In addition, who I am becomes the same in every system that accepts this construct. I cannot define myself as a release manager in one tool and a test manager in another and an application programmer in yet another to give myself god-like abilities in the DevOps tooling at my company. Each tool would examine the same identity construct I hold and receive from it, my normal duties, roles, permissions, etc. I would have a consistent profile across corporate tooling that would reflect my latest roles and use dates (beginning and end) to validate me against their own records.
An Identity Lockbox
The trick is, how do I keep this identity construct from being stolen? I believe this is where biometrics begins to play a key role. Fingerprint technology is commonplace now, even in cell phones, which are usually chained to us like an additional finger or toe. We rarely go anywhere without them. And when carrying them, we use features such as Touch ID to replace the manual keying-in of passwords. If my identity construct was paired between information likely I alone would have and biometrics tuned only to me (retinal scans, fingerprints, etc.), the pairing could unlock the construct for either use or revision.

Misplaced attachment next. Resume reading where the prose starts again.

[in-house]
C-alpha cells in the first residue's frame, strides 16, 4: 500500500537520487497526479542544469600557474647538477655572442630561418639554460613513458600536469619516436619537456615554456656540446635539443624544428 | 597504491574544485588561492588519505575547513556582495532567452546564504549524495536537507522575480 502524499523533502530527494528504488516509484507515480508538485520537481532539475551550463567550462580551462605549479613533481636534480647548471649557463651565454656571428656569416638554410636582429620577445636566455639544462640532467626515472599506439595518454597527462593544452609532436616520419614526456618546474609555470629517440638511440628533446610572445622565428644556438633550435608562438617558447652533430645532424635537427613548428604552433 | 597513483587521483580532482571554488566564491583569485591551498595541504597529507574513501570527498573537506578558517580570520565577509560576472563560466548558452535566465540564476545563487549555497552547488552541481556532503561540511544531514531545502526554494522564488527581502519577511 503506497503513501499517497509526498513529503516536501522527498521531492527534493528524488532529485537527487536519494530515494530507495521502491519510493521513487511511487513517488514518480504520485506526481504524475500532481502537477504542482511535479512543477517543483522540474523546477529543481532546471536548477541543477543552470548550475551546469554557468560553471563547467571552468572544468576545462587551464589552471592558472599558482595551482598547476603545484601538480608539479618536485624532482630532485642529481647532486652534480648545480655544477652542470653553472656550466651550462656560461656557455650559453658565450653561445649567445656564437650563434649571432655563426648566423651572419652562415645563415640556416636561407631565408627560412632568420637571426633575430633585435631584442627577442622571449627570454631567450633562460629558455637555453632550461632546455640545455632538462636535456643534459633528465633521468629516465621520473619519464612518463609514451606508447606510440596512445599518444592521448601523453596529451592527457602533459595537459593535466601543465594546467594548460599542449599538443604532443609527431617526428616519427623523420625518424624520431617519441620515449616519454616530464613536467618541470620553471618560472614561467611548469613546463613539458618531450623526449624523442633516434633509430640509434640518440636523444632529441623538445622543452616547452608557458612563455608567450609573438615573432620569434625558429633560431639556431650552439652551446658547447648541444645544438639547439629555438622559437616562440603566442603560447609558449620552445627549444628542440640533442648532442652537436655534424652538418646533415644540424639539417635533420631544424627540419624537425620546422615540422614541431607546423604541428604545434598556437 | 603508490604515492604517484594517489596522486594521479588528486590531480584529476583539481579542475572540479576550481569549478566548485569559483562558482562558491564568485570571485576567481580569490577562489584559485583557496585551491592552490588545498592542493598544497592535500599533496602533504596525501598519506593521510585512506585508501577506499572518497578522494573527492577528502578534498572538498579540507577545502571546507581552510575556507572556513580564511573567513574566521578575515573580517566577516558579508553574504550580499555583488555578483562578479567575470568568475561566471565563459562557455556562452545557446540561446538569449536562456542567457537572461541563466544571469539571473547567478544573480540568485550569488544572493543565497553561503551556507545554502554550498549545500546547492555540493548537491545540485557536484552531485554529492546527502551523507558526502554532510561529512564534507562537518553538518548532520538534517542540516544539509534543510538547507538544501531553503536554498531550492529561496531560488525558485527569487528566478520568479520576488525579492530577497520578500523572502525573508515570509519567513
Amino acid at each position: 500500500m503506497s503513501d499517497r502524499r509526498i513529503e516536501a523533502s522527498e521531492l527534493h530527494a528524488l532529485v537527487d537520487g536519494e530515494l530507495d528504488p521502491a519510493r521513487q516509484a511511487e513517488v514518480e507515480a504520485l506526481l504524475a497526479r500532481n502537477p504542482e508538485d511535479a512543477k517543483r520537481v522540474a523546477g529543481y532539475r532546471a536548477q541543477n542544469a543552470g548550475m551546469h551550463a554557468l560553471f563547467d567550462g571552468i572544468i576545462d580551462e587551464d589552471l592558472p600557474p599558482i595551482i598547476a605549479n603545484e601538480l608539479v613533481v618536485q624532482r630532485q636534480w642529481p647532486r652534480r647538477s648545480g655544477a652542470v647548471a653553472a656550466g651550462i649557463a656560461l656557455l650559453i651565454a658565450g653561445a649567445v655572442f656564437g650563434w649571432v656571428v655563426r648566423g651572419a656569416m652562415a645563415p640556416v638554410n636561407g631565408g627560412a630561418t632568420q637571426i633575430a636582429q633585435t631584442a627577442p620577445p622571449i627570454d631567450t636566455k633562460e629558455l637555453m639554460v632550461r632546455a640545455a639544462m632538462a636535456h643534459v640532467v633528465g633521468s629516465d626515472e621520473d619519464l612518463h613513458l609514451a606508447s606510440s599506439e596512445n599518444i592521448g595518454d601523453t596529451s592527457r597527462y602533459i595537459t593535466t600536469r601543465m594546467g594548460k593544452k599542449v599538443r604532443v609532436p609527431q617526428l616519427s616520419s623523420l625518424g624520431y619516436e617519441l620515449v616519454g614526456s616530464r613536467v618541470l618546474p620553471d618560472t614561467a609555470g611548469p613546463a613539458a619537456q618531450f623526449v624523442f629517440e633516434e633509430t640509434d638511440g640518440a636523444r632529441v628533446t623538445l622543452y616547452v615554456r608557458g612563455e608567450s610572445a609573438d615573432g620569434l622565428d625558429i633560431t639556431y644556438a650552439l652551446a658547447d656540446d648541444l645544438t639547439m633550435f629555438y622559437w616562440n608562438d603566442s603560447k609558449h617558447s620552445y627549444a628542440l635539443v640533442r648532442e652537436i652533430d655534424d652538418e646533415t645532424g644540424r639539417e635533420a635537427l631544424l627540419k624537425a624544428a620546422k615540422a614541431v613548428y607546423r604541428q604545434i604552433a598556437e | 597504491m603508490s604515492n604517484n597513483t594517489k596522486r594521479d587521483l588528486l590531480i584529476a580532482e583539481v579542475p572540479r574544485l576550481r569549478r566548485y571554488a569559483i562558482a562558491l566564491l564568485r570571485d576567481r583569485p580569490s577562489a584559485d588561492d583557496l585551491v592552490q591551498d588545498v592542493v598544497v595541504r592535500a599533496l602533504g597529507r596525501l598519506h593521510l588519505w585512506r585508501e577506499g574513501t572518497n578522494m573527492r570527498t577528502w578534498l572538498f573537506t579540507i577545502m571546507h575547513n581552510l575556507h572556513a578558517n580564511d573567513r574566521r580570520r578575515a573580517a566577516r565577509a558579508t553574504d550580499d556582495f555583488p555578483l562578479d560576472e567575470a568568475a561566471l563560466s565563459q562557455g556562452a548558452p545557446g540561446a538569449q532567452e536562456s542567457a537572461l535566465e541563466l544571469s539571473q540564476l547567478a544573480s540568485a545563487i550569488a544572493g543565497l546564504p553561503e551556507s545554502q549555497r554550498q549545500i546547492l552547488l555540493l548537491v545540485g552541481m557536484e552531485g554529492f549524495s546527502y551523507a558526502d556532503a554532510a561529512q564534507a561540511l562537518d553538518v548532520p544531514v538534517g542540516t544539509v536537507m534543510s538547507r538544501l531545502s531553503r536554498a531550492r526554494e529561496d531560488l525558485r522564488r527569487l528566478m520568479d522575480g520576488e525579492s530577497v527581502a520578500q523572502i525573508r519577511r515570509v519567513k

Stealing the construct does little good, as without the pairing biometrics, it could not be used or revised. The applications for an identity construct like this are limitless—everything from securing the right to vote, work and collect social security to validating credit card purchases and opening up new social media accounts. If Facebook employed (or accepted) this kind of construct, it would be more difficult to create spoof accounts of me, as the unbeatable pairing could decipher who really owns a photo, or document, etc. And looking forward, a standardized identity construct such as this could interact with the emerging world of IoT (internet of Things), where devices could know a lot about me, and know it was truly me.
Impacts to the Bottom Line